The other advantage is in the lead acid batteries themselves. There may not be a shortage of NiMH batteries, but you won’t see the cost going down anytime soon. According to Dougherty that is because there is no low cost, Or cost effective, recycling available for NiMH batteries available. "Lead Acid batteries are 97.6% recyled. They are the highest recycled product in the world, far more than for any other consumer product including aluminum beverage cans (55 percent), newspapers (45 percent), glass bottles (26 percent), and tires (26 percent). Lead-acid batteries now have a closed-loop life cycle. In the United States, the typical new Johnson Controls battery can contain 70 to 80 percent recycled lead and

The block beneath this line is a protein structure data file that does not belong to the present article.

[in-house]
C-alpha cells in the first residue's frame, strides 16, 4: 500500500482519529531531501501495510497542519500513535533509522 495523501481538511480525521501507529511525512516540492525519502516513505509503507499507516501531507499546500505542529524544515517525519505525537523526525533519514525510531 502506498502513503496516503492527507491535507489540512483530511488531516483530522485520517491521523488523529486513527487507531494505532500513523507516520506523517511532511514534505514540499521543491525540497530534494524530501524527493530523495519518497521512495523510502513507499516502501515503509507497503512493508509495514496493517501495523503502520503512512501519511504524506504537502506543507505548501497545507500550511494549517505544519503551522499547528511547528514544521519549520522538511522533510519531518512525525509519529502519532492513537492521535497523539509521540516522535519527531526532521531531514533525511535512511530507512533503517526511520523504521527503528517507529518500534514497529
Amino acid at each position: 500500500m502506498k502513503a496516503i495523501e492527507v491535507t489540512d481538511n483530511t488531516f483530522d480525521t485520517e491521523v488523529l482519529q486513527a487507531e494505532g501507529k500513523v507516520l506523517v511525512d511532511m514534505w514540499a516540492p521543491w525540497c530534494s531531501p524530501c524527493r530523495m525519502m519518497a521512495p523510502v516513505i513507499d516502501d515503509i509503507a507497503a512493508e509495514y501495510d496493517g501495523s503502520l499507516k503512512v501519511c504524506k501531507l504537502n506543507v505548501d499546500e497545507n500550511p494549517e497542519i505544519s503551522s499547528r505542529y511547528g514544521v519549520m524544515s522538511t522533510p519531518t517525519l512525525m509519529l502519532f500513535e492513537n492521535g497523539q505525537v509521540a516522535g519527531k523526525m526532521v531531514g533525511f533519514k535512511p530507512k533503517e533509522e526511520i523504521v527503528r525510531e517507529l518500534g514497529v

Sanyo's battery used by Ford
plastic. When a spent battery is collected, it is sent to a permitted recycler where, under strict environmental regulations, the lead and plastic are reclaimed and sent to a new-battery manufacturer. The recycling cycle goes on indefinitely, which means the battery materials in a given car, truck, boat or motorcycle have been recycled many times and will continue to be recycled."

There is no mass marketing to the general public planned of NiMH batteries to bring the cost down like there is in lead acid batteries. NiMH batteries are different from lead acid batteries in that they are an advanced chemistry that if left on the shelf too long degradation will occur. A lead acid battery will have to be recharged if left on the shelf for 6-8 months while a NiMH battery will have to be recharged every three months.